ACP-CA Offshore Wind Insights

Molly Croll

This summer the California Public Utilities Commission (CPUC) faces an important decision on central procurement planning that will either send a strong signal to develop offshore wind energy at scale or jeopardize the state’s long-term clean energy and reliability goals.

In 2023, the state passed Assembly Bill 1373, establishing a central procurement mechanism to enable cost-effective power purchasing to build the state’s offshore wind market. Central procurement allows a single, dedicated buyer to contract for large-scale energy resources with long development timelines like offshore wind, providing market certainty and reducing risk to help the industry grow, reduce costs, and achieve economies of scale. The passage of AB 1373 signaled the Governor and Legislature’s desire to expand California’s toolkit to procure valuable diverse clean energy resources like offshore wind that are difficult for a single power provider to develop but are necessary to address ongoing reliability constraints and meet the state’s goals of 90% clean energy by 2035 and 100% clean energy by 2045.

As California plans for large-scale offshore wind energy, the responsibility to implement AB 1373 lies with the CPUC. To ensure the necessary buy-in and investment from the different elements of the offshore wind economy and a clear development pathway to deliver this resource at scale, it is crucial that the CPUC sets a course for procuring 10 gigawatts (GW) of offshore wind by 2035.

Why 10 GW by 2035? California needs to improve the diversity of its energy portfolio to address reliability and increased climate impacts, and offshore wind developers need a clear signal that there is a path to market to develop their lease areas and enable offshore wind market transformation and growth. Building just a couple of offshore wind projects will not provide the foundation to support the required infrastructure investments in ports or transmission, nor achieve the economies of scale needed to drive down costs for future projects. Planning for 10 GW by 2035 will solidify California’s commitment to building offshore wind at a large scale and the state’s continued leadership as the leader in growing clean energy technologies.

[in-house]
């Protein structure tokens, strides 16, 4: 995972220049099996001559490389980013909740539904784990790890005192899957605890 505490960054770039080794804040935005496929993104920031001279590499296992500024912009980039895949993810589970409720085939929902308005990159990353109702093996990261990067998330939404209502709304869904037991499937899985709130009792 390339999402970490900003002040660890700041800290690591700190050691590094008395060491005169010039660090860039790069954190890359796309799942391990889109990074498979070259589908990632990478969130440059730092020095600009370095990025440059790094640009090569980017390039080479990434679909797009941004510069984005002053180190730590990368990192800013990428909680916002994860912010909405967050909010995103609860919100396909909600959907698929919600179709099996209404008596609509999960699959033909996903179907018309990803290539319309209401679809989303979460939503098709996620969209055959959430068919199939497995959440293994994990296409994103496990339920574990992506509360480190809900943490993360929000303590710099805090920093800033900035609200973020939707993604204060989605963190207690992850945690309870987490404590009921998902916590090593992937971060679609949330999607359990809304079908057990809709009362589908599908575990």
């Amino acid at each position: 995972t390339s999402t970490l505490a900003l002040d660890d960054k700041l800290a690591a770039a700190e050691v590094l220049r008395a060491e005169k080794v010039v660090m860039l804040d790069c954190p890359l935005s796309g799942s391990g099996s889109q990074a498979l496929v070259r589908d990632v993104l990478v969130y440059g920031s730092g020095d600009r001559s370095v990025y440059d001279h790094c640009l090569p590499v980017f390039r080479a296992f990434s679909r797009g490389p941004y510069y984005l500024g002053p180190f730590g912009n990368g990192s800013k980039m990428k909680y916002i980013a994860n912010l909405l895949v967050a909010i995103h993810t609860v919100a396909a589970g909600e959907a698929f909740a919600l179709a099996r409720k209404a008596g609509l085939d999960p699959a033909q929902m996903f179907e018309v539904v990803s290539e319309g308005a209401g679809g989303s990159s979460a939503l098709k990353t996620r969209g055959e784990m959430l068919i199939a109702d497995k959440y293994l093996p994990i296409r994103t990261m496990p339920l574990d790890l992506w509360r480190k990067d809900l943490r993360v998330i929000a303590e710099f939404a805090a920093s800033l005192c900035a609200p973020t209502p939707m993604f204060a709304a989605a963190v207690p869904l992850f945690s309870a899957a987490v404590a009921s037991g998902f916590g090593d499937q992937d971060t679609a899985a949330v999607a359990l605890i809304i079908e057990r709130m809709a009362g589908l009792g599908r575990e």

Setting a strong and clear central procurement need identified now is the fiscally responsible decision for California. Planning towards 10 GW by 2035 promotes affordability in the long-term by allowing costs to be shared more economically across load-serving entities as the offshore wind market grows. Central procurements complement other more short-term CPUC strategies to promote affordability such as electrification-driven load-growth and more equitable rate design. Ratepayers won’t pay a penny for offshore wind until it’s on the grid, and initiating large-scale procurement now will reduce costs when offshore wind comes online in the mid-2030s.

Offshore wind companies are counting on the CPUC to demonstrate California’s commitment to offshore wind energy as they approach big decisions to secure financing and advance plans to develop the state’s first large-scale projects. With the confidence afforded by planning towards 10 GW by 2035, California’s offshore wind market can scale to generate tens of thousands of good-paying jobs while setting California on course to achieve its 100% clean energy target.